3 votes

Gundersen: “Essentially Entire Plant Has a Gamma Ray Haze Over It..."

Its called "Gamma Shine"... Work won't be possible by humans much longer if it isn't already.
New: Gamma Haze -- "There’s this phenomenon called Bremsstrahlung and the decay of radioactive material in those tanks is releasing x-rays in very high quantities off site. “Essentially entire plant has a gamma ray haze over it… a haze of radioactive particles” — Tepco: It’s impossible to stop, using more shielding won’t help.
'War' on a Budget -- "The magnitude of this problem is huge. It’s as if we – the Japanese should be fighting this as if it were a war. And you don’t fight a war on a budget. And I think that’s what’s happening in Fukushima. The Japanese government isn’t willing to give Tokyo Electric any more money, and Tokyo Electric then is trying to decontaminate the site on a budget that’s not big enough."

►►Current Risk Summary @ 11:00




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midwest

I'm originally from northern Indiana. It rains most of the spring and summer. So that includes Michigan Ohio, and Illinois. I have tried solar to supplement my ac usage in the summer. Problem is clouda and rain.

And it is no myth about solar panels and snow. I'm sorry but you're aren't going to find to many people who are going to climb up on the roof in the dead of winter to clear their solar panels from the late night lake effect snow that dumped 2-3 feet the night before.

Not happening. Solar does not work in the Midwest, at least not next to a giant fresh water lake that has its own weather system.

I assume you're moving the topic from the bottom of the page up

You make the case against PV solar panels yet you were just encouraged to look at non-PV solar thermal electric.

"It's a complete myth that solar isn't good for northern states. That is only true for solar PV but there are other types of solar that take advantage of having clear sun AND colder ambient temps. Think solar thermal electric. These operate from the difference of two temps. The sun gets magnified for the hot one and the air or ground temps are used for a lower baseline than in a desert. This increases efficiency, even from thermal energy that's been stored for a month.

Where solar doesn't work so well is not the cold areas but the rainy ones like the PNW. "

I'm not sure of your point. Please clarify.

If this was really a big disaster, it WOULD be a war mobilisatio

If this was really a big disaster, it WOULD be a war-like mobilisation of global resources to solve this problem, instead of just a trickle of occasional half-hearted efforts by a quasi-private firm.

"Cowards & idiots can come along for the ride but they gotta sit in the back seat!"

If it were a big disaster there would be a big cover-up

GE down't want anyone to know how dangerous their nuclear systems are.

Besides being unprofitable requiring government subsidies, their equipment kills people and it can't be turned off.

Free includes debt-free!

One

7.0+ earthquake in this volatile coast renders your argument moot.
It IS a war..
with time. There IS no mobilization.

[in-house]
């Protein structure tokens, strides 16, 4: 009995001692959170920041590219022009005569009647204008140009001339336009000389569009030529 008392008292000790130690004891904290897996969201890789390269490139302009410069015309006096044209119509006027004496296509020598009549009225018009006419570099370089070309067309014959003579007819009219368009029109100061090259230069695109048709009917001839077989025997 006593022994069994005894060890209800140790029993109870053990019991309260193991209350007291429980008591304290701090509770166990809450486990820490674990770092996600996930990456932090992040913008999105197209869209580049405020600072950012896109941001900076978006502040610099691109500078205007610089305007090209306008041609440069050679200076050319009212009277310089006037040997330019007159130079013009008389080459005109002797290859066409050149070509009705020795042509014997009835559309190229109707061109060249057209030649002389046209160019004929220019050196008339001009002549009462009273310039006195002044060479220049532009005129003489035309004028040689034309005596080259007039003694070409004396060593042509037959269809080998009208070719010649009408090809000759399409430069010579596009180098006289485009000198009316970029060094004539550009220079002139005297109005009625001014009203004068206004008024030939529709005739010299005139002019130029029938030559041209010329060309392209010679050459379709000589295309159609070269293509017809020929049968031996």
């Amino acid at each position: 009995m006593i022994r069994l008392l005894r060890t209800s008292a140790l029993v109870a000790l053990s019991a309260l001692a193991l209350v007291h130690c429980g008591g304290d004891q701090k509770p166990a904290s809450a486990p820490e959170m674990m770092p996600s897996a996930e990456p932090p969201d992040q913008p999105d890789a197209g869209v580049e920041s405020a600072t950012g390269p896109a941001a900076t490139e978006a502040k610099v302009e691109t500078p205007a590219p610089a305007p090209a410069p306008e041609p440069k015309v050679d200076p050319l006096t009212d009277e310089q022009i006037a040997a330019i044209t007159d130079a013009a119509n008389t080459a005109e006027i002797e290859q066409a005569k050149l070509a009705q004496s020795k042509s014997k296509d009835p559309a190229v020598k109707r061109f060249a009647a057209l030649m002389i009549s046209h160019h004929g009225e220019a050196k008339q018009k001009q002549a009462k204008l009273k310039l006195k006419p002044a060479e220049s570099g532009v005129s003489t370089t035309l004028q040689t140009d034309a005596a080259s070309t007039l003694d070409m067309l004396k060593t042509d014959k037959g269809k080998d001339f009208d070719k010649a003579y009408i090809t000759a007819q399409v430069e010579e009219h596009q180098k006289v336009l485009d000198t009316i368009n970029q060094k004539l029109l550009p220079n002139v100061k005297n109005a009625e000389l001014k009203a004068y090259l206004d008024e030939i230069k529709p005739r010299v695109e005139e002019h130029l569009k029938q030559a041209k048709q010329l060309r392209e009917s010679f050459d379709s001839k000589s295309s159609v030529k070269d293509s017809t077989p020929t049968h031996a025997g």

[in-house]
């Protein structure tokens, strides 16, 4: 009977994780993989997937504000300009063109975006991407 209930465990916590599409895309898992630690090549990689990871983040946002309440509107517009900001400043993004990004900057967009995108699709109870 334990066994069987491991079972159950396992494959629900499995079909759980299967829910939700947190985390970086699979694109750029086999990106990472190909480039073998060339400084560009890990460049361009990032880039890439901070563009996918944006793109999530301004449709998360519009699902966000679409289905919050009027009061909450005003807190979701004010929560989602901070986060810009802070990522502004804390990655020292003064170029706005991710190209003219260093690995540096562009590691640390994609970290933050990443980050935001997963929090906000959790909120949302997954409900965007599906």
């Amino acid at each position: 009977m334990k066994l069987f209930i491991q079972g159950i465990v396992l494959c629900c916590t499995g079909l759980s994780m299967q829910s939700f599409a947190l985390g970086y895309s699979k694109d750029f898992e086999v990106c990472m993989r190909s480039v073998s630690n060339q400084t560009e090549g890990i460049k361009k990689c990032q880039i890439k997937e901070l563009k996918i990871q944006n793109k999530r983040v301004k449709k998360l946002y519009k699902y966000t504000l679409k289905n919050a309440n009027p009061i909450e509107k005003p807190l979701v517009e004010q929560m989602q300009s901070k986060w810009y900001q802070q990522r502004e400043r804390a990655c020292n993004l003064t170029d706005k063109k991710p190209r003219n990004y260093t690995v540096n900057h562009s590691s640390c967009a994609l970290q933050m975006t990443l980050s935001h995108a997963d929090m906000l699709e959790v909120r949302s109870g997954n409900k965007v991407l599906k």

tick tock.
Simply listen for 3 minutes @ 11:00

Energy

How I wish that a lot more research was going into Thorium Liquid Salt Reactors. Clean, Safe, and no long term radiation problems. Yet we'll keep fissioning Uranium, and Plutonium because some people don't want to lose money in an outdated model of energy production.

I hope Bitcoins go to 1M a piece. I'll sponsor my own development of Thorium energy production and I'll patent none of it. To hell with this closed minded, closed source crap.

Transmutation of elements involves radioactive processes.

Gasoline engines are 20% efficient.

Conventional nuclear reactors are 33% efficient minus the costs of running the cooling systems.

Diesel-Steam binary cycles up to 60% efficient.

GE sells binary cycle turbines and advertise 57% inefficiencies.

I would invest in 90 mpg technology and making electricity generating furnaces.

Free includes debt-free!

What?

Are you saying that the only problems that can exist (and threaten the general population) are dirty, unsafe and radiation?

You forget about politics, greed, threats and good old incompetence. Those can affect every single technology there is, be it energy or communication or other.

If you're so focused on solving the energy problems you should do more research. Thorium with liquid salt is so far from a solution. There are high temperature problems that can't be solved yet. Things corrode faster at higher temps. There are heat dissipation issues. There are even energy centralization issues that can't be dealt with yet. (Even though that's more of a political football.) Each of these takes an ideally low cost and turns it into higher cost than fission.

But the largest problem with them is that they scale better to larger systems than smaller. This compounds the other problems, including the monopoly issue. While it could be scaled down to a city block or even one home, the cost of monitoring and securing it would outweigh the benefits. In short, if you have other viable alternatives, why play the game at all?

Yes I know

But the research and development money is being spent to try and improve upon conventional uranium fission. Which requires enrichment before it even goes into a reactor. Thorium requires no such enrichment.

The problems with conventional nuclear energy were resolved by research and development. Outside of the 5,000-10,000 year old hazardous nuclear waste issue which as of late just consist of us just burying the shit in a deep salt cavern.